Even in tough times Britons are a generous people, David Cameron has said, as he defended the UK's international aid budget.
The Prime Minister has faced criticism from some sectors of his own party for ringfencing the Department for International Development budget and committing to spend 0.7% of GDP on aid programmes.
But the Tory leader said there were arguments from the "heart and head" to justify the spending - worth billions every year.
Mr Cameron spoke out in an interview with philanthropist Melinda Gates, who was guest editing the BBC Radio 4 Today programme.
Mr Cameron said: "It can sometimes be a difficult argument because times are tough here at home and we have had to make difficult decisions.
"But Britain is an incredibly generous country, the British people are generous. Whenever we have aid appeals the British people always step forward in the most magnificent way."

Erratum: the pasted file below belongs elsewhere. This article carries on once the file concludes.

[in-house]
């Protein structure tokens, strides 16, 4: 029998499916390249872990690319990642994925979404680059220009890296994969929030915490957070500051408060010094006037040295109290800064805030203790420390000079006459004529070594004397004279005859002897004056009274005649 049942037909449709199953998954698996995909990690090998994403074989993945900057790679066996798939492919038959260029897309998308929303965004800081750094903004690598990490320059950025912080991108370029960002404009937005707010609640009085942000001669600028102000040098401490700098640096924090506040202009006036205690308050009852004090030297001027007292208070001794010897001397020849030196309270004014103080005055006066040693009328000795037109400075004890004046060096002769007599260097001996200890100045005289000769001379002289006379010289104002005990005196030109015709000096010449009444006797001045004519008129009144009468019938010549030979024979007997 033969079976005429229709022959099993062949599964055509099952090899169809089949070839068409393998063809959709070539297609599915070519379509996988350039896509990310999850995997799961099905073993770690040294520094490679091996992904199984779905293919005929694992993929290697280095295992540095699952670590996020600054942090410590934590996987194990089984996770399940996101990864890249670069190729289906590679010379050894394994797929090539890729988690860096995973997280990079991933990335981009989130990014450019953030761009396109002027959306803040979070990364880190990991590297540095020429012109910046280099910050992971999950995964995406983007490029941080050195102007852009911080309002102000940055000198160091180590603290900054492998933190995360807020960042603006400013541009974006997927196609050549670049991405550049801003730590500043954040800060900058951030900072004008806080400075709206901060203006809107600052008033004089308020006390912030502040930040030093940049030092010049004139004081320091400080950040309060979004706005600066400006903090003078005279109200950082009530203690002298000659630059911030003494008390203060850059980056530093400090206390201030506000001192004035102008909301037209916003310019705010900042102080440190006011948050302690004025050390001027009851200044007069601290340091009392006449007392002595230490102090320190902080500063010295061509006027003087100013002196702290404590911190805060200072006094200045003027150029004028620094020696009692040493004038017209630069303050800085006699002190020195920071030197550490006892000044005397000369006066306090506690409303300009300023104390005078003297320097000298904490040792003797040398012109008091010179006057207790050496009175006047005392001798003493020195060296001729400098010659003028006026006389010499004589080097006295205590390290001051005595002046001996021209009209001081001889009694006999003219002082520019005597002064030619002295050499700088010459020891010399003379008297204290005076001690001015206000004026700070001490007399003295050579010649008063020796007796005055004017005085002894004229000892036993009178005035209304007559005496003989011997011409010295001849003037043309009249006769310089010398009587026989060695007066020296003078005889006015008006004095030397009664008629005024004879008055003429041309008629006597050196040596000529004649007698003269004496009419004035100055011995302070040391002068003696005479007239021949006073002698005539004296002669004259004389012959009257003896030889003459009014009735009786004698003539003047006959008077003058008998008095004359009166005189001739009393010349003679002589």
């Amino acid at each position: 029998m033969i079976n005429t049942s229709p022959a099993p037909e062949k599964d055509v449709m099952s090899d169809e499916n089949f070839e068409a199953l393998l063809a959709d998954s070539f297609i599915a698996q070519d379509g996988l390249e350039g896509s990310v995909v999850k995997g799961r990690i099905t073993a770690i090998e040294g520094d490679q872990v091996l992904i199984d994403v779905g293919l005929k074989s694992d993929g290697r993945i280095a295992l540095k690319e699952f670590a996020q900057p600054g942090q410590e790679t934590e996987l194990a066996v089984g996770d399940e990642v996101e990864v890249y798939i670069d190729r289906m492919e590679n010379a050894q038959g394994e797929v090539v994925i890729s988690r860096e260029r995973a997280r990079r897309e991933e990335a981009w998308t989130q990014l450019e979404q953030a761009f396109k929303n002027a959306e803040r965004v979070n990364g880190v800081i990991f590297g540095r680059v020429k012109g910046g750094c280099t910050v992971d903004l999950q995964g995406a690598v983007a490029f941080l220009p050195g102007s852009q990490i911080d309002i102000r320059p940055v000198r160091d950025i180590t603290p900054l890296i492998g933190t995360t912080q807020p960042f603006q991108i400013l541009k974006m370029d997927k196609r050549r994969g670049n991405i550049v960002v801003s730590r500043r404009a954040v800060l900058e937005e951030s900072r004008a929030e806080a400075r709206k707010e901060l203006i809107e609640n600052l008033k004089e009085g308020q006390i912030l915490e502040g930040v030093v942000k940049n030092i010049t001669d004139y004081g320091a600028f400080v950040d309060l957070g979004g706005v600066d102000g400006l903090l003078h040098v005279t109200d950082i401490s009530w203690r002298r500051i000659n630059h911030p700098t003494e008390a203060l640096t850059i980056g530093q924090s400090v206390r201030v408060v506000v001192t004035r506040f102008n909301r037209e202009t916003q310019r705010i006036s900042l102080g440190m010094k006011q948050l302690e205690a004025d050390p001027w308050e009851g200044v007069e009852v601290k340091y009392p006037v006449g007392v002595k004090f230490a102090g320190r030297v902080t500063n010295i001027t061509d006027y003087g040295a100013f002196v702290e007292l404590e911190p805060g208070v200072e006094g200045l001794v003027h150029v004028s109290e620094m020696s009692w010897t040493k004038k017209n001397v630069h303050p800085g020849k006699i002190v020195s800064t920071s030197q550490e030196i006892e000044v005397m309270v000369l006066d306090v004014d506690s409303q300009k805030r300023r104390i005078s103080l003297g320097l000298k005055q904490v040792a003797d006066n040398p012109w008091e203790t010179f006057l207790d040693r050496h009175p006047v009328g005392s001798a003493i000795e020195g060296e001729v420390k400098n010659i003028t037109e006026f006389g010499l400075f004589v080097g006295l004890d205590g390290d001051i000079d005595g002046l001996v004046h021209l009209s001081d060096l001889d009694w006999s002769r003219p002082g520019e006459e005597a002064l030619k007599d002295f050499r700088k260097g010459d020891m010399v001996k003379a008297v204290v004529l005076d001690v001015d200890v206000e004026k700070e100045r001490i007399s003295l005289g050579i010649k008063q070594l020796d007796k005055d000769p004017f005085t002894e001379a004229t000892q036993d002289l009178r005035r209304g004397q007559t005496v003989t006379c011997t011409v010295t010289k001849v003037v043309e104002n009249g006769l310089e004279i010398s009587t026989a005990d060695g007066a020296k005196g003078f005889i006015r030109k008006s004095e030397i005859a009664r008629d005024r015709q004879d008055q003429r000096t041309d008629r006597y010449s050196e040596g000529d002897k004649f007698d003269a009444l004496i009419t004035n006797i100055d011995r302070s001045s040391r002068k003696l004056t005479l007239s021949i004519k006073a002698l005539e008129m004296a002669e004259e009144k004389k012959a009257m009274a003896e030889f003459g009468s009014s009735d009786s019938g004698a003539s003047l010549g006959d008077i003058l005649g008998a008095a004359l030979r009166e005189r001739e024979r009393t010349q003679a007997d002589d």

Mr Cameron said that even while times were tough at home, Britain had a "moral obligation" to assist the poorest parts of the world.
And he said specific programmes, such as those directed at tackling disease or child malnutrition, had tangible benefits.
The Prime Minister added: "There is an additional self interested argument which is if you want to make sure countries don't break down and we don't suffer from problems of mass migration and pandemics, problems of climate change, then actually investing money in countries like Somalia which could otherwise break up and cause problems for us at home, it's in our self interest to do that as well."